Garden City Telegram from Garden City, Kansas on November 22, 1977 · Page 22
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Garden City Telegram from Garden City, Kansas · Page 22

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Garden City, Kansas
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Tuesday, November 22, 1977
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Page 22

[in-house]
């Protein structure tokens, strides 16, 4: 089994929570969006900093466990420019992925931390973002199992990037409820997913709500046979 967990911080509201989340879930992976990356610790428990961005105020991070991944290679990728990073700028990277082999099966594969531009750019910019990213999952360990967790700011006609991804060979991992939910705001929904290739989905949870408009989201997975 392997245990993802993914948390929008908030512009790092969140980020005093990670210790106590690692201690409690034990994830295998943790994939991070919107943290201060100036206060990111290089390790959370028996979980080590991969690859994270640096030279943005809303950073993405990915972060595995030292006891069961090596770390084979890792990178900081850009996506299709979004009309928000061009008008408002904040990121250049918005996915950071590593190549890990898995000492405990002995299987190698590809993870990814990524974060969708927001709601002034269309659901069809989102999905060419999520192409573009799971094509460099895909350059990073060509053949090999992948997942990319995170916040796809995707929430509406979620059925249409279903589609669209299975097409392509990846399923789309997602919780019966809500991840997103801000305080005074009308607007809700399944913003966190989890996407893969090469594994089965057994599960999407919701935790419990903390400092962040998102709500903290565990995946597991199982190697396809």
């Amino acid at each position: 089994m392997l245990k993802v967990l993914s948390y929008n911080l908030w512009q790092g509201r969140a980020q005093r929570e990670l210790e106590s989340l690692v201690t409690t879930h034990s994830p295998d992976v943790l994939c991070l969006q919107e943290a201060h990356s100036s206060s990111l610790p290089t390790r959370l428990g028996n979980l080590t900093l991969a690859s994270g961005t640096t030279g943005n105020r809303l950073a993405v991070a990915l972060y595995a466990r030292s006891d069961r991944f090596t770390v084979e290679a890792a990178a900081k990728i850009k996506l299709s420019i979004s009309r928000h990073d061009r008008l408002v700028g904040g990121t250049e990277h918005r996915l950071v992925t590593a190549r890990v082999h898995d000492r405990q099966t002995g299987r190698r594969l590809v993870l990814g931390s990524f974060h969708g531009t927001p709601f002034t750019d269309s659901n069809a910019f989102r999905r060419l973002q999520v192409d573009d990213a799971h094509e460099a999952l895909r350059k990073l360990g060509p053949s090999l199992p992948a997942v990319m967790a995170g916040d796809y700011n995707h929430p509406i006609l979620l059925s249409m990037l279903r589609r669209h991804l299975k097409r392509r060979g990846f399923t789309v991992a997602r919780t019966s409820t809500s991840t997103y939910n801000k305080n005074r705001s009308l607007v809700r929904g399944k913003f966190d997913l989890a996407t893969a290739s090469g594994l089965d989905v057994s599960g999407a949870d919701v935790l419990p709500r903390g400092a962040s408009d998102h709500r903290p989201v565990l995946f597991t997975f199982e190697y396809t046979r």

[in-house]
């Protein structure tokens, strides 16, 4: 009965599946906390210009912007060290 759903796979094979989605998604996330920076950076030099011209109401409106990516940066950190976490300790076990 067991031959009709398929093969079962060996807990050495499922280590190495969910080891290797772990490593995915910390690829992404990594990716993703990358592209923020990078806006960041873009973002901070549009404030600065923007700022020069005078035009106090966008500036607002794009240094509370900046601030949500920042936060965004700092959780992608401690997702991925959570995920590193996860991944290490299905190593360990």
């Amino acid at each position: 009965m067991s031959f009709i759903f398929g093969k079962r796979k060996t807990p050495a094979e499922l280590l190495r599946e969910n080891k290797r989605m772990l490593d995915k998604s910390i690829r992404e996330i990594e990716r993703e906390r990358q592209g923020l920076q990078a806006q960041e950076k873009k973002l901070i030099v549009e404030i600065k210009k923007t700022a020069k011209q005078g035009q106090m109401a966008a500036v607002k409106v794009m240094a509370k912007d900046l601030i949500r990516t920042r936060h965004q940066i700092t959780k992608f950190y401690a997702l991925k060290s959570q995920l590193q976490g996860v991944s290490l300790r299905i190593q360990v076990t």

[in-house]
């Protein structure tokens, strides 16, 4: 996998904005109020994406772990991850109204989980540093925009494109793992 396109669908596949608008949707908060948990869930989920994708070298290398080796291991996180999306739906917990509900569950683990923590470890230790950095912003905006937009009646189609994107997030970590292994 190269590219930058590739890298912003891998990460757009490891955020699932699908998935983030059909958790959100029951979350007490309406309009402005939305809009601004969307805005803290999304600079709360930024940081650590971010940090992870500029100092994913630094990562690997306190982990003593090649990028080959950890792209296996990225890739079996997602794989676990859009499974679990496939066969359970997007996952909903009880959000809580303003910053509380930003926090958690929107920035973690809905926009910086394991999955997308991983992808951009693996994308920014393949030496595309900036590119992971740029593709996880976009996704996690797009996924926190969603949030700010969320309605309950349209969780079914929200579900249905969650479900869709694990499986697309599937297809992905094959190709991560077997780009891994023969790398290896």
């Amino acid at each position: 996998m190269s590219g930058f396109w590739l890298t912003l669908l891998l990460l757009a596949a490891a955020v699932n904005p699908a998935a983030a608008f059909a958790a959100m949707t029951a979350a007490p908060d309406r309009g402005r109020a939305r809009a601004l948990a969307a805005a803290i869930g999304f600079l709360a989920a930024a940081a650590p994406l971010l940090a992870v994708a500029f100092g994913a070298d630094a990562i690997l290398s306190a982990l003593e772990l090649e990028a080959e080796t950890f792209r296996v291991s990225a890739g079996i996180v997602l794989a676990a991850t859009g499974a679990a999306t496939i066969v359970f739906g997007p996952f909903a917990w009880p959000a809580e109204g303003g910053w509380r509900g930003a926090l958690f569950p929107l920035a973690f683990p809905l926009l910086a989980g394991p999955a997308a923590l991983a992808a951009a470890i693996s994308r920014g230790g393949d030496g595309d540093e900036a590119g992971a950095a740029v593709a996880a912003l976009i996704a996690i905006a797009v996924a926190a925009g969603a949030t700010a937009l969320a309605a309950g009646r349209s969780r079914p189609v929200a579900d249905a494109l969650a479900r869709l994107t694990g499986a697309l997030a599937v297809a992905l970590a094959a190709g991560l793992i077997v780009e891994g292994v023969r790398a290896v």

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(•iirdcn C.it\ T TIII-M|II\. \o\riiilnT 22. 1077 l*a«c IIA Not on 'Direct Path' to $5 Wheat Signs Encouraging, Still No Cure for Wheatman's MANHATTAN — Recent improvement in wheat prices and reports of increased Russian grain purchases are encouraging signs, but are far from being cures for Kansas wheat growers' financial woes. That observation comes from Roy Frederick, extension economist at Kansas State University. "We're by no means on a direct path to $5-a-bushel wheat," he said. "However, the market has changed enough in recent weeks so that producers should consider selling some of their 1977 crop." The grain marketing return of $3.15 a bushel on the specialist said wheat growers grain, should analyze their "Average wheat production production costs and compare costs in Kansas are running them with the returns possiole from $3-$3.25 , per bushel," from selling, combined with Frederick said. "If a grower the deficiency payment they sees that he can cover his would receive. costs and come out ahead with Under the 1977 wheat his deficiency payment, he program, farmers with wheat might be well advised to start allotments will receive a deficiency payment of 65 cents per bushel. So, if a producer sold wheat at $2.50 a bushel — which was possible in mid-November in many areas — and received a 65-cent-a-bushel deficiency payment, too, he would have a moving some of his wheat." The grain marketing specialist said as rumors of foreign grain sales and higher prices circulate, wheat growers tend to hang onto their grain in hopes of making more money. He cautioned growers against waiting too long — "Don't wait for $5 wheat." On the other hand, he added, farmers shouldn't be in a big hurry to sell all of it right away, either. The economist said wheat prices dipped as low as $1.75 in some areas of Kansas at harvest time, reflecting concern over availability of Russia would import only 6-8 storage facilities and rail million metric tons of grain from the U.S. this year/Early cars. "In view of the $2.25 loan level, prices declined more than they probably should have," he observed. Other factors that depressed prices included going into the harvest season with the largest carryover of wheat in 14 years and having the third largest crop on record. "Early forecasts indicated predictions also called for a 220 million ton Russian crop. The latest estimate is 194 million metric tons — still a pretty good crop," Frederick said. Now it appears Russian imports of U.S. grains could reach 15 million tons this year. This compares with 13.7 million tons imported in 1972- 73, after Russia produced a crop of only 156 million tons. Russia's grain requirements are increasing, partly because of more livestock for red meat and dairy production. Frederick says the U.S. has the grain Russia needs. "We have a tremendous need to export grain," he said. "If we could export 1.2 billion bushels of wheat, we would starl reducing our Woes carryover." Early predictions indicated wheat exports for 1977-78 would exceed 1 billion only slightly. "As a result, reports of sales to Russia and China create considerable excitement in Ihe market," the economist said. "This can strengthen prices, but if prospects for exports fall through, price drops are likely to follow," the grain marketing specialist said. College Staffer To State Group Eugene Schneider, English and reading instructor, Garden City Community College has been selected by the Kansas Committee for the Humanities to assist the committee for a one year period' as a area representative. Marion Cott, KCH executive director, said Schneider is one of 12 persons named by the committee as area representativees. Schneider's primary responsibility is to assist nonprofit community groups and organizations in applying for grant support to the KCH. This includes consulting and making presentations to groups to explain KCH grant guidelines and to interpret the roles of humanities teachers in proposed activities. There is no charge for the consulting service, and Schneider may be contacted directly or through the KCH office. Schneider has been active in KCH activities for a number of years and has participated in various committee workshops and conferences in the slate. Last year he helped to direct a project sponsored by the Garden City Humanities TIME TO HARVEST THESE GREAT VALUES! GIANT CARP Schneider. . representative area Committee titled, "Water— Our Lifeline to the Future". 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